When asked to nominate the opportunities and challenges facing the ICT industry in 2012, Alcatel Lucent New Zealand CTO Kurt Rodgers came up with his top three, they are as follows:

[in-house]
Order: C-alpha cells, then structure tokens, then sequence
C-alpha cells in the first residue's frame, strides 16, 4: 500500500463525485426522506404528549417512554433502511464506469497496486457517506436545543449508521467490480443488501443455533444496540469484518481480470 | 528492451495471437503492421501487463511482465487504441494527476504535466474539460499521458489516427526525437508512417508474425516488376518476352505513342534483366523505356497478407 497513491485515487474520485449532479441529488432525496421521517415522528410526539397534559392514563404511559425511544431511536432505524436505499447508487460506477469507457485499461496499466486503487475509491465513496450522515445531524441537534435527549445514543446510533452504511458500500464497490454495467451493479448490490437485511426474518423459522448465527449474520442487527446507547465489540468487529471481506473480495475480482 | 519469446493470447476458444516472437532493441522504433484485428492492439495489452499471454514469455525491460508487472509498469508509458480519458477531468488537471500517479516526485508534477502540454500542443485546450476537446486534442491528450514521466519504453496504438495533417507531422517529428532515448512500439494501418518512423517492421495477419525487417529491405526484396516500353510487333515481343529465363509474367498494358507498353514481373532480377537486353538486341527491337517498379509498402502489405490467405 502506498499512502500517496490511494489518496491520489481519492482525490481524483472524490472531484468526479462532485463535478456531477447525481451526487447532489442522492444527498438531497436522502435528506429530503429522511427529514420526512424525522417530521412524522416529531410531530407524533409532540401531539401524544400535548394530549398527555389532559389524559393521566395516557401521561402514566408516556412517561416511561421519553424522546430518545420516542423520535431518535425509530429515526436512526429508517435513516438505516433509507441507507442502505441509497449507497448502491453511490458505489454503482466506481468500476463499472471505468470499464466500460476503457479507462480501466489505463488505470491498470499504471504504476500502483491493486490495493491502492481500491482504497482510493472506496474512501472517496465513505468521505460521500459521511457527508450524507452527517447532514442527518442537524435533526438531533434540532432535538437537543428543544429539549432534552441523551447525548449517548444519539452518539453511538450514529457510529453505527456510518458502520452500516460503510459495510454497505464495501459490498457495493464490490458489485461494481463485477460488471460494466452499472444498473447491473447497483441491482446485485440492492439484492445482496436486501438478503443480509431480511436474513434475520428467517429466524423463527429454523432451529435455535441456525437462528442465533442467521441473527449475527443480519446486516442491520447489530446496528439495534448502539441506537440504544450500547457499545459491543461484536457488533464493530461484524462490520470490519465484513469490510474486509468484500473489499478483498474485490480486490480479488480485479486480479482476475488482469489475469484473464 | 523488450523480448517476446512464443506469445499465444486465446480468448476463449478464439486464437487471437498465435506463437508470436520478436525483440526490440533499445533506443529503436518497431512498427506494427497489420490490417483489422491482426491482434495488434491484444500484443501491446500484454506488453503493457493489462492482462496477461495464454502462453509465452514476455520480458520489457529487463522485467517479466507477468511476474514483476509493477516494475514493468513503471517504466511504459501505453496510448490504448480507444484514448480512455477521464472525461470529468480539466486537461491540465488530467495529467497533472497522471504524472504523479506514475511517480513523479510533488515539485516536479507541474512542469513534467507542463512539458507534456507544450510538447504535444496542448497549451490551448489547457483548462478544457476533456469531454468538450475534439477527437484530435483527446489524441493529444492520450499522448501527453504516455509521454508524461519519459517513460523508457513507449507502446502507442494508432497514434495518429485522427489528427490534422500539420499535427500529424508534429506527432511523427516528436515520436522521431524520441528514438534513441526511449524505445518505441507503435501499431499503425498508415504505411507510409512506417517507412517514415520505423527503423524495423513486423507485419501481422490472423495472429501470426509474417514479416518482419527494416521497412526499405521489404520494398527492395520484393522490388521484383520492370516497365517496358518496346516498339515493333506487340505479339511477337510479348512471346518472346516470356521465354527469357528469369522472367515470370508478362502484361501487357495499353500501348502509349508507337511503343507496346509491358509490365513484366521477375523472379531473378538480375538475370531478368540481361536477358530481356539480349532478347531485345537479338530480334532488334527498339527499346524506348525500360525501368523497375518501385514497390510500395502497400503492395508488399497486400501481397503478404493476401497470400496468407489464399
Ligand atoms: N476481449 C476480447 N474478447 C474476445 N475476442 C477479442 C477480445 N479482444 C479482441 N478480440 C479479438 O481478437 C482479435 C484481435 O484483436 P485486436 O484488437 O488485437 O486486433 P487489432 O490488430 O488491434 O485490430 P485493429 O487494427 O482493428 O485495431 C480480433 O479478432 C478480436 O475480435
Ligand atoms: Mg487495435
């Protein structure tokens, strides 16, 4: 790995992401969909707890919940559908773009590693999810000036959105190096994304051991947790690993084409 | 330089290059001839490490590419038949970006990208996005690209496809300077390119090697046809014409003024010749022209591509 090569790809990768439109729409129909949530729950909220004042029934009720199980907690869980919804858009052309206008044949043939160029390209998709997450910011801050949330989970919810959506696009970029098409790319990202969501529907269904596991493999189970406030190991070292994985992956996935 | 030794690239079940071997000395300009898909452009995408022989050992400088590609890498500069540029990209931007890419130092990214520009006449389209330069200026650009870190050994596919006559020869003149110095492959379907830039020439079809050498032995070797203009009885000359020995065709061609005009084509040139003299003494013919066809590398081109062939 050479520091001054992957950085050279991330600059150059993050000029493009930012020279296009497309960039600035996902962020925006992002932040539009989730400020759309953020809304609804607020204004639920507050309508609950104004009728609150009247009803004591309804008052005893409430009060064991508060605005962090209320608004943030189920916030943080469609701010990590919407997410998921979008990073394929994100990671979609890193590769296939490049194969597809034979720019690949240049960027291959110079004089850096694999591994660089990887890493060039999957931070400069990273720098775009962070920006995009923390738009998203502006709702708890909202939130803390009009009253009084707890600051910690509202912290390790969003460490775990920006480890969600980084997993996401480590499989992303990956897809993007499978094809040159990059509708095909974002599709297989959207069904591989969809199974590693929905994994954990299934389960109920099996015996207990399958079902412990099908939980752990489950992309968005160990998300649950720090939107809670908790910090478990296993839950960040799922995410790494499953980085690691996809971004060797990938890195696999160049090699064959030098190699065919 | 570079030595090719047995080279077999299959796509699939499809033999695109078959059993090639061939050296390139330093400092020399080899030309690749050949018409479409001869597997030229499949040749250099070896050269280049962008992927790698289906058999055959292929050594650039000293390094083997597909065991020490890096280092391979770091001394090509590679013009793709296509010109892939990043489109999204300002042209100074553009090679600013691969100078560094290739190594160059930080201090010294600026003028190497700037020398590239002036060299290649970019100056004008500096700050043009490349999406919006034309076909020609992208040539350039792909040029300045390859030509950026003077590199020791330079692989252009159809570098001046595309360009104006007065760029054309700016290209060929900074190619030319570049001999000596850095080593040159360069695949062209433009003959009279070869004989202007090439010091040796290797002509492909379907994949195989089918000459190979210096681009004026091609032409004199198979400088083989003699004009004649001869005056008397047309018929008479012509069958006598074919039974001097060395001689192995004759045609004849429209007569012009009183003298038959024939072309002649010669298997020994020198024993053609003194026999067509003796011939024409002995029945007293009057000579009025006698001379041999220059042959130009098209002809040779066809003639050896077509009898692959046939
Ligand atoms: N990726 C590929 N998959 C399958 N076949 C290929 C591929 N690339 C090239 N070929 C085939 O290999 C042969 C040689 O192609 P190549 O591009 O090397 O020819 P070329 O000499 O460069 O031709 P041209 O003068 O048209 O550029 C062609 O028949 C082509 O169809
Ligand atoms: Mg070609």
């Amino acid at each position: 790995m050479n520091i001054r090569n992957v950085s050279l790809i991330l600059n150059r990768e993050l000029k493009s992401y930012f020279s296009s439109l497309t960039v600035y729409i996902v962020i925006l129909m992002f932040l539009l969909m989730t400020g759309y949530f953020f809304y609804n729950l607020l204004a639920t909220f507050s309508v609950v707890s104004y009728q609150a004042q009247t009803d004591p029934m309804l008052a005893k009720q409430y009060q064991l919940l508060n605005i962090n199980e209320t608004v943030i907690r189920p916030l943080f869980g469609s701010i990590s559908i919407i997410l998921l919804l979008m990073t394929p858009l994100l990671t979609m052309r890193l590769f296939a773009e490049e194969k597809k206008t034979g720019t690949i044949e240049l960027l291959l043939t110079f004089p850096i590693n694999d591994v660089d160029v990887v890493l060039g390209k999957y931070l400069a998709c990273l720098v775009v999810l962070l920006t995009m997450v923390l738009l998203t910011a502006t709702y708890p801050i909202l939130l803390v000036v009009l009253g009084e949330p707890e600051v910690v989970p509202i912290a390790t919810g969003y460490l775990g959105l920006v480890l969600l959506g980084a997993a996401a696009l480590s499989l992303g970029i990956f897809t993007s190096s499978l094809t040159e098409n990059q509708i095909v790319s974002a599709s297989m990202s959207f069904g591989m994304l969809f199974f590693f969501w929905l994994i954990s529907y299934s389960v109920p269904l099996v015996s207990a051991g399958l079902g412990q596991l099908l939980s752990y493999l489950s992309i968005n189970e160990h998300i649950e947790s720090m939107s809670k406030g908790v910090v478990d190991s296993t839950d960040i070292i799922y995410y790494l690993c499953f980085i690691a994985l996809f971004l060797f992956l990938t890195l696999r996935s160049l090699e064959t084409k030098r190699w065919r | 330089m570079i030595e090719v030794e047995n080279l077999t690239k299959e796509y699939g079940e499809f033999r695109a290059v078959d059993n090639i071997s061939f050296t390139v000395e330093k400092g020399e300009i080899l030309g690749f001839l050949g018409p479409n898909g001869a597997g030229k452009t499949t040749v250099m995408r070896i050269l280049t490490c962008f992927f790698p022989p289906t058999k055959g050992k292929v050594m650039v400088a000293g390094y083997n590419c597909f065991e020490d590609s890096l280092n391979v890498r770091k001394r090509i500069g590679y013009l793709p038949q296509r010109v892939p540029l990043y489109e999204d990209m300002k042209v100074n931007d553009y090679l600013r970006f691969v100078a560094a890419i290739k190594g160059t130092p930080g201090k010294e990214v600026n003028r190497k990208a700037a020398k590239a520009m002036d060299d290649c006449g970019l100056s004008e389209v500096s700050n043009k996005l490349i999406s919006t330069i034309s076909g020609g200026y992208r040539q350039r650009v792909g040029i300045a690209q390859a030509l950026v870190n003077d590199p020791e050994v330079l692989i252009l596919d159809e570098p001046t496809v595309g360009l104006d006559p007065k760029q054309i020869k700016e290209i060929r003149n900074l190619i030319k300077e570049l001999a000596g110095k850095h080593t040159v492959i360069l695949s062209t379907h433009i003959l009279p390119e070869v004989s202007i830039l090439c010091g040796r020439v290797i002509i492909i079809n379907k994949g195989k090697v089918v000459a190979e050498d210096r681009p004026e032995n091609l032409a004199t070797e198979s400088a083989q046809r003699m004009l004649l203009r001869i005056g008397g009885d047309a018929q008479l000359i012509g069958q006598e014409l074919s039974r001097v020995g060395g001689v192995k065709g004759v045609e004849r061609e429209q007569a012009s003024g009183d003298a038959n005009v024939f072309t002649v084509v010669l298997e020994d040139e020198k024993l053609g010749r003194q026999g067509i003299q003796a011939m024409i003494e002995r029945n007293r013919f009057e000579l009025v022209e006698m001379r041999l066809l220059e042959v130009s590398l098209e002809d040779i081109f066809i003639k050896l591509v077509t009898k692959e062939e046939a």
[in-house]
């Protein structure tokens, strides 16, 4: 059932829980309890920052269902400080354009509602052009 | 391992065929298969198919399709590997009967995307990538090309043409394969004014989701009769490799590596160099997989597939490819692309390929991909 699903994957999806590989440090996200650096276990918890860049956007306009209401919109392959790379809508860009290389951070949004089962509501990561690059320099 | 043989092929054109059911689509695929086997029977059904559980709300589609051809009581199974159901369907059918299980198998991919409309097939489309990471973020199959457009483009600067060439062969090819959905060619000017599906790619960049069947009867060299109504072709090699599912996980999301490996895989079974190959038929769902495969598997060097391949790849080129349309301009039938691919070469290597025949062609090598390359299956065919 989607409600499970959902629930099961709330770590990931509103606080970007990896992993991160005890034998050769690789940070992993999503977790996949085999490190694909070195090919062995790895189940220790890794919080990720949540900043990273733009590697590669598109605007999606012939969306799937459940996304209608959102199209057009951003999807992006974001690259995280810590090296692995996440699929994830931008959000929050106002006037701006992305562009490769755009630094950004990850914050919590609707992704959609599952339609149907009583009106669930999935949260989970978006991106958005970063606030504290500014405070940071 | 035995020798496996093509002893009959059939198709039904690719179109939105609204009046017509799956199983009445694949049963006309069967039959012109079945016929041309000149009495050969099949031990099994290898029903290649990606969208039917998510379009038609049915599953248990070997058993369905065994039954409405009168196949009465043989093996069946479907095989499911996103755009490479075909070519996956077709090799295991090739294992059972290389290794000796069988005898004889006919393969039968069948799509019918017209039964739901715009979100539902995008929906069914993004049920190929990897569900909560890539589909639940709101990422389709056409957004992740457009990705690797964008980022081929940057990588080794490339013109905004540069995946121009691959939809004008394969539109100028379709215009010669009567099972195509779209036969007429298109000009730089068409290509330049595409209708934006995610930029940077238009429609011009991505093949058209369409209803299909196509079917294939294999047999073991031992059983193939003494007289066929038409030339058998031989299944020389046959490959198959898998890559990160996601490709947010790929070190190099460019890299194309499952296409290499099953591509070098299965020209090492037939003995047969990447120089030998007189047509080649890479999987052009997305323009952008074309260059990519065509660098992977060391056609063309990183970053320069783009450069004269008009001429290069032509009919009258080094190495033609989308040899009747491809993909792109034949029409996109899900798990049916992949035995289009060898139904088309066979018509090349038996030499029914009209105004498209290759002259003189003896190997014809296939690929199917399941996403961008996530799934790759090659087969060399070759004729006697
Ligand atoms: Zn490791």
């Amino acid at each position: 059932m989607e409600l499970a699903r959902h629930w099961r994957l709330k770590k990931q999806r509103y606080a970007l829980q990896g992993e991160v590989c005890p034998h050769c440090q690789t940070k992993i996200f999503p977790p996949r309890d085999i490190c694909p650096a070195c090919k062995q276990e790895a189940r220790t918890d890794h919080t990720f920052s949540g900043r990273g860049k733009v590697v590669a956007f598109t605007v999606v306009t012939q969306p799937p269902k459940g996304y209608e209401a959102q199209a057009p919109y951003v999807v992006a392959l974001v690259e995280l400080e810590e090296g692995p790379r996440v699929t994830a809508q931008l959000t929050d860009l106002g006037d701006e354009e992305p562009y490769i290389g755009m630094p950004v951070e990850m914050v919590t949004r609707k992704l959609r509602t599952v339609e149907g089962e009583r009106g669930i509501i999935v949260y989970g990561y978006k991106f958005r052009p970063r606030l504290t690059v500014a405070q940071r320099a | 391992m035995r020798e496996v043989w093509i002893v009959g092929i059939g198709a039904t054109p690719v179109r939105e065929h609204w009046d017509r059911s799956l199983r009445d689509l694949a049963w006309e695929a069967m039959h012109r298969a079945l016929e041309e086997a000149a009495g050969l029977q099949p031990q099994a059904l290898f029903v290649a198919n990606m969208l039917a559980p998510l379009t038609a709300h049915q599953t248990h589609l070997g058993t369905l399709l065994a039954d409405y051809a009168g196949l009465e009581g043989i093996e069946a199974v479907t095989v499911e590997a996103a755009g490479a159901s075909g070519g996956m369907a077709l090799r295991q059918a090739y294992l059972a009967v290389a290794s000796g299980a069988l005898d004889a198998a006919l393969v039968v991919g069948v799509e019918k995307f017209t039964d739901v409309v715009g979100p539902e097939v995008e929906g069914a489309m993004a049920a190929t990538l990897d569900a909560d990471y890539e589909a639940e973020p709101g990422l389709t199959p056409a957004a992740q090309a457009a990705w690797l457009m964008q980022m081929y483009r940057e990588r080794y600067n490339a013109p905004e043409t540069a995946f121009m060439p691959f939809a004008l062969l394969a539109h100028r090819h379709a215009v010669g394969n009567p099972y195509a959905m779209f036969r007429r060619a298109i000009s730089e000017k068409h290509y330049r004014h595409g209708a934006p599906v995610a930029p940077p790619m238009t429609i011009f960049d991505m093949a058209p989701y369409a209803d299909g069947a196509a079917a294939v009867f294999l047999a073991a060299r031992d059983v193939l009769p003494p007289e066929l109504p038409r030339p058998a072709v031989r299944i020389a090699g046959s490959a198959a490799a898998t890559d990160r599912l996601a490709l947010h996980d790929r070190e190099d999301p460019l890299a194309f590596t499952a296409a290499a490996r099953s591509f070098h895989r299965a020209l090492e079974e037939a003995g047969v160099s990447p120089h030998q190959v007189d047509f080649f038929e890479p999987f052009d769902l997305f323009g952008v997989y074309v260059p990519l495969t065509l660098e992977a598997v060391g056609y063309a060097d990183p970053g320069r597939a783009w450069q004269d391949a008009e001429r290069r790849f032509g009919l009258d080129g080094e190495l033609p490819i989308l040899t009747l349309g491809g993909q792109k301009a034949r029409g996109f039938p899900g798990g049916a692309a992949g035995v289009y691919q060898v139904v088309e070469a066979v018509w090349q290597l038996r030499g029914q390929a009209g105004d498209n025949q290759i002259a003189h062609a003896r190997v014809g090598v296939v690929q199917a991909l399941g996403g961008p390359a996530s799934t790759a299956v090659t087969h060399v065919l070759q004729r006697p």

Prediction 1: Tablets will dominate I’ve been trying to get my mum onto the internet for quite a while but she doesn’t like computers – they’re too complicated and uncomfortable to use. It all changed within a few minutes of using my iPad. Suddenly she is excited about the internet and wants to get her own tablet. My two pre-school kids don’t even know what the internet is but they love the iPad. It’s a bit embarrassing to admit, but one of my son’s first words was “iPad”. Now the arguments in my house are about whose turn it is to use the iPad. Tablets, whether it's Apple or Android, are fast becoming the way people interact with the digital world. The difference between tablets, smart phones and smart TVs is just the level of portability and screen size. Smart phones are just highly portable, small form factor tablets. Smart TVs are just non-portable, large form factor tablets. I don’t see much role anymore for laptops, desktops or gaming terminals. Prediction 2: Cloud will dominate I updated the software on my iPad a few months ago and was invited to activate iCloud. It sounded pretty cool and I’m very keen to get my digital content backed-up and shared across on my tablet, smart phone and apple TV devices. The interesting thing about these devices is that unlike laptops and desktops computers they don’t have huge processing or storage capabilities. The lack of this capability combined with the desire to access the same digital content across multiple devices will necessitate a trend towards cloud computing and storage. If I activate the iCloud service where would my digital content be stored? Offshore in a US datacentre I presume. This seems like a poor use of international bandwidth which is a scarce resource down here at the bottom of the world. This will have to be paid for somehow, probably via my broadband data cap. I think there will be a trend towards a distributed cloud model where the digital content is stored much closer to the user. Prediction 3: Ultra-Fast Networks will dominate Am I always, anytime, anywhere going to be able to access my cloud-based content without any performance, security and reliability issues? I think the network is the key link in the chain between the tablet and the cloud. Without a good network we won’t have a truly connected cloud experience. This is why I think ultra-fast broadband is essential and am pleased that the UFB rollout was kicked off in 2011. This ultra-fast capability also needs to be brought into the mobile world and LTE (Long Term Evolution) is the solution that is already being rolled out around the world. The switch-off of analogue TV in 2013 will free up prime real estate for LTE in the 700Mhz frequency band. While this spectrum is great for nationwide coverage, many service providers in New Zealand already have spectrum in higher frequency bands which are great for use in urban areas. I think we will see some action on LTE here in New Zealand in 2012. 2012 will be the year that service providers launch their retail services over UFB, and perhaps also launch LTE networks to ensure ubiquity in the tablet/network/cloud future. * This fortnight Computerworld is featuring a series of opinion pieces by leading ICT professionals in which they look at what's in store for 2012. Tomorrow: Rick Shera, ICT lawyer and partner at Lowndes Jordan.